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The New Finnish Anti-Money Laundering Act Enters into Force

  • Finland
  • Other

27-07-2017

The anti-money laundering legislation entered into force 3 July 2017: what does every entrepreneur or a larger business need to know about the coming amendments?

1.    Does the new Act apply to your business?

The scope of businesses affected by anti-money laundering regulations has been enlarged with the new Act. In short, most banks and other financial institutions, insurance companies, auditors, law firms, real estate brokers and various consultancies are included in the concept of obliged entities (in Finnish: ilmoitusvelvollinen) and thus affected by the Act. The new legislation broadens the concept of obliged entities to cover e.g. gambling operators with certain exceptions. The new Act also applies to sale of goods, if the buyer makes a payment worth more than 10 000 EUR in cash.

Another aspect enlarging the scope of application of the law derives from the concept of politically exposed persons (PEPs): The Act makes no difference between domestic politically exposed persons, their family members and close business partners with foreign equivalents.

2.    All entities shall register the true beneficial owners

Even if a business does not meet the requirements of an obliged entity, it should be noted that the following obligations to register the beneficial owners apply to all entities who are obliged to register themselves in the Finnish Trade Register with some minor exceptions. These entities are obliged to maintain records and register any private individual holding a significant ownership in an enterprise or any other true beneficiary. The register is operated by the Finnish Patent and Registration Office.

The beneficial owners shall be registered by 1 July 2020.

A true beneficiary or a beneficial owner shall mean any private individual who owns more than 25 % of the shares or votes in a legal entity or otherwise exercises significant control therein. If the beneficial owner of a company is another legal entity, the company shall find out which private individuals are entitled to make independent decisions on behalf of the beneficial owner. It should be noted that significant control may derive from e.g. a shareholders’ agreement and it is not only subject to a significant ownership. In some cases, board members are considered to be the beneficial owners of an entity.

When conducting know-your-customer (KYC) measures, the obliged entity shall identify the beneficial owner of its customers. However, if the customer is a listed company, its beneficial owner does not need to be identified.

3.    Who in your organization is responsible for anti-money laundering compliance?

As the regulations have now been updated in Finland to meet the requirements of the 4th Anti-Money Laundering Directive, it is a good time for all businesses to refresh their compliance organization. According to the Act, some entities have an obligation to appoint a special contact person to be responsible for AML compliance. Irrespective of a business being an obliged entity or otherwise affected by the legislation, it is advisable that an internal compliance officer is appointed in any case in order to ensure efficient compliance.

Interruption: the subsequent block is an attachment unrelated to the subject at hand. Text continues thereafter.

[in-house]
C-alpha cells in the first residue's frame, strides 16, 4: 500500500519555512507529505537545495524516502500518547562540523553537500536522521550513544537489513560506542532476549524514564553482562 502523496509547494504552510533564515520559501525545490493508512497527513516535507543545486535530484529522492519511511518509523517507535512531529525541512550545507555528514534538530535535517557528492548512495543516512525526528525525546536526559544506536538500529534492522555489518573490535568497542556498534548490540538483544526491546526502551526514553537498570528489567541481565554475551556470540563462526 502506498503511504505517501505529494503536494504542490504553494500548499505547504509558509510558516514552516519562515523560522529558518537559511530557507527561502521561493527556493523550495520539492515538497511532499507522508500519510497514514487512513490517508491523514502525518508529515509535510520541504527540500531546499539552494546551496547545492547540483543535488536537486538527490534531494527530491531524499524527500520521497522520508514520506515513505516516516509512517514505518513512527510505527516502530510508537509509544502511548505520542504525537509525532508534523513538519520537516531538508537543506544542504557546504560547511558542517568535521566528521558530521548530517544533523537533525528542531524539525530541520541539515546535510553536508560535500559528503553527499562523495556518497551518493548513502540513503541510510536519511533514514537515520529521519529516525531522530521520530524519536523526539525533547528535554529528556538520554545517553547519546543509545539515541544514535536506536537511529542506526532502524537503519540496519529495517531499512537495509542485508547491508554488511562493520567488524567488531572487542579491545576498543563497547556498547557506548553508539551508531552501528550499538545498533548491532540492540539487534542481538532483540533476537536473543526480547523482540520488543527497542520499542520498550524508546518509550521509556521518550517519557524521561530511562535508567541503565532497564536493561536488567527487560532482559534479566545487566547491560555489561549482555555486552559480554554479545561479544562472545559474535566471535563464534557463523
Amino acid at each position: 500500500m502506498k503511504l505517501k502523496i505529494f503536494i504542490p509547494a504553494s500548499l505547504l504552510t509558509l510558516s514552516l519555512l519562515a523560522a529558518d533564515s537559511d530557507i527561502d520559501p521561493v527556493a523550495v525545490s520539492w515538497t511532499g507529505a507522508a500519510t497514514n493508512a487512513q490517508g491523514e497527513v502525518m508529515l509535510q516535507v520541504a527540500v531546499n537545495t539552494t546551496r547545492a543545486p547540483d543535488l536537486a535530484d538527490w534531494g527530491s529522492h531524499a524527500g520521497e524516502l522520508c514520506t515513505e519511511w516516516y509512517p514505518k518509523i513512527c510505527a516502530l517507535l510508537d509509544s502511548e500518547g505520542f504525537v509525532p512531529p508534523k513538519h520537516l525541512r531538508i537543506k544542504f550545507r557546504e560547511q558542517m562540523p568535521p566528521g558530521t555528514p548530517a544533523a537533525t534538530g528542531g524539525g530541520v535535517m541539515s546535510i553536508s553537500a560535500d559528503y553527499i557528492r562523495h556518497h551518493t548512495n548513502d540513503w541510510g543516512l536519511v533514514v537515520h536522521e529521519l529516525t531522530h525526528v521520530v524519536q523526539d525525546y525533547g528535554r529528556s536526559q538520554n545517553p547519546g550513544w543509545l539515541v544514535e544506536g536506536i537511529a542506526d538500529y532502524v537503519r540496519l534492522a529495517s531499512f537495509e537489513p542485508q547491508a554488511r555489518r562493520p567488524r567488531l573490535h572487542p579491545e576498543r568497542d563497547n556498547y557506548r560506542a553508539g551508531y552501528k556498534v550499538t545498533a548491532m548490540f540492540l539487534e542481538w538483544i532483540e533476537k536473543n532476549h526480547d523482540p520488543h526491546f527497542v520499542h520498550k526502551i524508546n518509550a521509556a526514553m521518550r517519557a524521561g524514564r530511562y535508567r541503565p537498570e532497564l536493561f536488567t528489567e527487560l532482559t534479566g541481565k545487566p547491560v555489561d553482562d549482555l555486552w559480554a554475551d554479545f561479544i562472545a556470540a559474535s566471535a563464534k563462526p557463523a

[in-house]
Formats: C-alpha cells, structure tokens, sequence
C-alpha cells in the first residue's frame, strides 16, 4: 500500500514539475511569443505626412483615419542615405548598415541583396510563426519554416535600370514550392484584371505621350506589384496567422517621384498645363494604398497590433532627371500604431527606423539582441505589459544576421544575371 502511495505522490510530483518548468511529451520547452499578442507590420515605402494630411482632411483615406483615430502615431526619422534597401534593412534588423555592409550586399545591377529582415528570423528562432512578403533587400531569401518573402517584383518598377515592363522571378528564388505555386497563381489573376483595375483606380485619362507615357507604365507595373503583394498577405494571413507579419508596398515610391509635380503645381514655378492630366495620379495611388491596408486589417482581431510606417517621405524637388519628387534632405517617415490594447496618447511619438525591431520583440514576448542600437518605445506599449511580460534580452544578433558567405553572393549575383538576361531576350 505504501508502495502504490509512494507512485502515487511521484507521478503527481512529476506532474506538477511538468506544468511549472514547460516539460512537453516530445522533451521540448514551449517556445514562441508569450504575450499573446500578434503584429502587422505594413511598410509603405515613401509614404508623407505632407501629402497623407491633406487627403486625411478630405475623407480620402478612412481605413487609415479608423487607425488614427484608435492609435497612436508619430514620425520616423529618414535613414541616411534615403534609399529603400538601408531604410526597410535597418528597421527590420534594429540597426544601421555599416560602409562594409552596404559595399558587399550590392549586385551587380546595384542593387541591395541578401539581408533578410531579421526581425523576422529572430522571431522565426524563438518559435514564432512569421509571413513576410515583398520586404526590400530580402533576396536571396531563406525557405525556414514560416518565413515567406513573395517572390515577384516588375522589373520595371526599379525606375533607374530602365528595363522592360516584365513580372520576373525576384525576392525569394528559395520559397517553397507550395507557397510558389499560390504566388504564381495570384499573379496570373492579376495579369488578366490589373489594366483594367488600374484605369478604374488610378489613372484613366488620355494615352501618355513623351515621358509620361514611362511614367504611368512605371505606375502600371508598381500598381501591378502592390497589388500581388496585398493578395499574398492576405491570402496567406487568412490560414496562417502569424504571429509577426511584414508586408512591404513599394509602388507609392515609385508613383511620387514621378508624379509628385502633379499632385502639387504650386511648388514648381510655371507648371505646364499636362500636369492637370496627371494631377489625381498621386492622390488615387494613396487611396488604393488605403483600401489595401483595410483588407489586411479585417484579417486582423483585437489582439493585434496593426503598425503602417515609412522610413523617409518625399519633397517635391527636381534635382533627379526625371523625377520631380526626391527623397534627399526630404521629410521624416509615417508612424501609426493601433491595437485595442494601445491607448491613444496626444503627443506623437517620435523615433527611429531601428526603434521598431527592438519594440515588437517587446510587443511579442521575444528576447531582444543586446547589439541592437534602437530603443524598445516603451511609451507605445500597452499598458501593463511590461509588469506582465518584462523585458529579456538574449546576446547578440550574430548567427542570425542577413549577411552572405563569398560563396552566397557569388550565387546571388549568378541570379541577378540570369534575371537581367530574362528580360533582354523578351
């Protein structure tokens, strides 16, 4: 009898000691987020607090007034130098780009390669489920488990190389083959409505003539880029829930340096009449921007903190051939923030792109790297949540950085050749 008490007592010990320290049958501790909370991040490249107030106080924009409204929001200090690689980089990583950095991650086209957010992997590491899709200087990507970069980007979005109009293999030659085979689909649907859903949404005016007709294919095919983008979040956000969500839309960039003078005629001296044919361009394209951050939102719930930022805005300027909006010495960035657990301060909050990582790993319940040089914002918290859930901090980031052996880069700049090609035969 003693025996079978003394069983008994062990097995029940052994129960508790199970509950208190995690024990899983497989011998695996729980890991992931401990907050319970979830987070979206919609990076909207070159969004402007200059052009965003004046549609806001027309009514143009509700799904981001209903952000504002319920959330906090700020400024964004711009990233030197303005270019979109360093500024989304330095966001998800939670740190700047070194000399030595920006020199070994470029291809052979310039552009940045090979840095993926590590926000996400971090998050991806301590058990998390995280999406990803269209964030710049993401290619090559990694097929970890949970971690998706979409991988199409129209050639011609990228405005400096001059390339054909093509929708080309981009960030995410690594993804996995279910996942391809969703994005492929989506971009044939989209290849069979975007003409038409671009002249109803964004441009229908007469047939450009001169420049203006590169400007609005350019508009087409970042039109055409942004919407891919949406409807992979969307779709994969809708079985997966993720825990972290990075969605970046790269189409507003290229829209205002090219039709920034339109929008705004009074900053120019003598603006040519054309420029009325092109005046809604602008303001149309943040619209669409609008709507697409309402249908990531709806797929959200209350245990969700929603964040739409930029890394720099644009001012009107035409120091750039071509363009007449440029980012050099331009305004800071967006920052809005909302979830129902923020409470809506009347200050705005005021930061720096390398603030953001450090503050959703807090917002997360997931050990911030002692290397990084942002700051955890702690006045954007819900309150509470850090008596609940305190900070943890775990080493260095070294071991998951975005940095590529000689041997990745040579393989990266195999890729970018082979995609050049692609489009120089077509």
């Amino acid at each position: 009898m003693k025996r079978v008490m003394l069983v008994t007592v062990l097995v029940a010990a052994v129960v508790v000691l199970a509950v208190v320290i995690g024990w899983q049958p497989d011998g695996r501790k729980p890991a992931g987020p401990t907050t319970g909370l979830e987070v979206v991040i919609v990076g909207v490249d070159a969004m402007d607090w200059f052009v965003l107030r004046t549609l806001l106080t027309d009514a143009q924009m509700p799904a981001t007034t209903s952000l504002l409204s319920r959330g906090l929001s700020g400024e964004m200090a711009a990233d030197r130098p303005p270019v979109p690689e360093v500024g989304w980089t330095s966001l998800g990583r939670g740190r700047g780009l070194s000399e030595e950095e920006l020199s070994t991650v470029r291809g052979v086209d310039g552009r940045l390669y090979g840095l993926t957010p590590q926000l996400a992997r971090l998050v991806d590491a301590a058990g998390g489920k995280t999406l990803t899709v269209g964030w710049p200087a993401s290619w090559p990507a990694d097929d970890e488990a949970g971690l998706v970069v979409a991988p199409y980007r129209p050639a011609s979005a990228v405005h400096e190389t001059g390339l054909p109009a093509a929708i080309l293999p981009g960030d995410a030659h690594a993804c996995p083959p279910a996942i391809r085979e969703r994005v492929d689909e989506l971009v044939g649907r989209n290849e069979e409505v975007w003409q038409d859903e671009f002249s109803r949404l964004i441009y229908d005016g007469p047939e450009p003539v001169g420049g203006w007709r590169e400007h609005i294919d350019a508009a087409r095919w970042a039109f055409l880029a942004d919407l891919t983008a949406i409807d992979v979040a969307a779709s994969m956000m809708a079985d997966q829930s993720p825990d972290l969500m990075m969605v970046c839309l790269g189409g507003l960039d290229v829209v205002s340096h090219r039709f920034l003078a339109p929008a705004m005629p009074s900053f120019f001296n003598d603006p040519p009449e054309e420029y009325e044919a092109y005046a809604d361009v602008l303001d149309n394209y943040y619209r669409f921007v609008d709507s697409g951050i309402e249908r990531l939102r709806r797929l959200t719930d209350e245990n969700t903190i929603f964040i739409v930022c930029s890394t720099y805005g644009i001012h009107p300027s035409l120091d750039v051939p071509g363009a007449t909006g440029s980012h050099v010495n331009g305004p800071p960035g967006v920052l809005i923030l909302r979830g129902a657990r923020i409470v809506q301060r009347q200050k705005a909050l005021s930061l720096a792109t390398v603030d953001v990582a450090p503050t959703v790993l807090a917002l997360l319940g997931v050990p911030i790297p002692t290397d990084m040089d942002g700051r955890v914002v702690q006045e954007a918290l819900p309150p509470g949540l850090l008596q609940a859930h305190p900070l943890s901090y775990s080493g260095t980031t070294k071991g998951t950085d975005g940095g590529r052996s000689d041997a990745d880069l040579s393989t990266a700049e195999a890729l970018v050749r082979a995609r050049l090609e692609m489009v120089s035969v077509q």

4.    Have you carried out and documented a risk assessment?

The obliged entities shall prepare a risk assessment involving analysis of any money laundering and terrorism financing risks their business is susceptible of. The competent authorities are entitled to request the obliged entities to provide their risk assessment documents for review. The risk assessment shall be updated regularly.

The deadline for conducting the statutory risk assessment is 31 December 2017.

1.    Have you updated your policies and trained your staff?

The obliged entities shall have adequate policies, procedures and controls in place in order to mitigate the risk of money laundering and terrorist financing. The Act imposes a minimum standard for the compliance policy, procedures and control.

The Act also obliges the obliged entities to train their staff in order to ensure compliance with the Act.

2.    Does your business have a whistleblowing channel?

Businesses should set up an independent and anonymous whistleblowing channel for reporting any suspected breaches of regulations. In addition to establishing the channel itself, it is advisable to adopt a proper compliance policy for its use and pay attention on the technical execution of the whistleblowing measures.

3.    Sanctions

The new Act proposes a new sanctions regime. A legal entity may be imposed a fine of
5 000 - 100 000 EUR, whereas a private individual may be imposed a fine of 500 - 10 000 EUR.
In addition to the fine, the Act also includes provisions on administrative penalties.

It should also be borne in mind that money laundering is a criminal offence, due to which the criminal sanctions included in the Finnish Penal Code apply if an offence is committed.

Should you have any further questions about anti-money laundering or other compliance topics, do not hesitate to contact marja.boman@eversheds.fi

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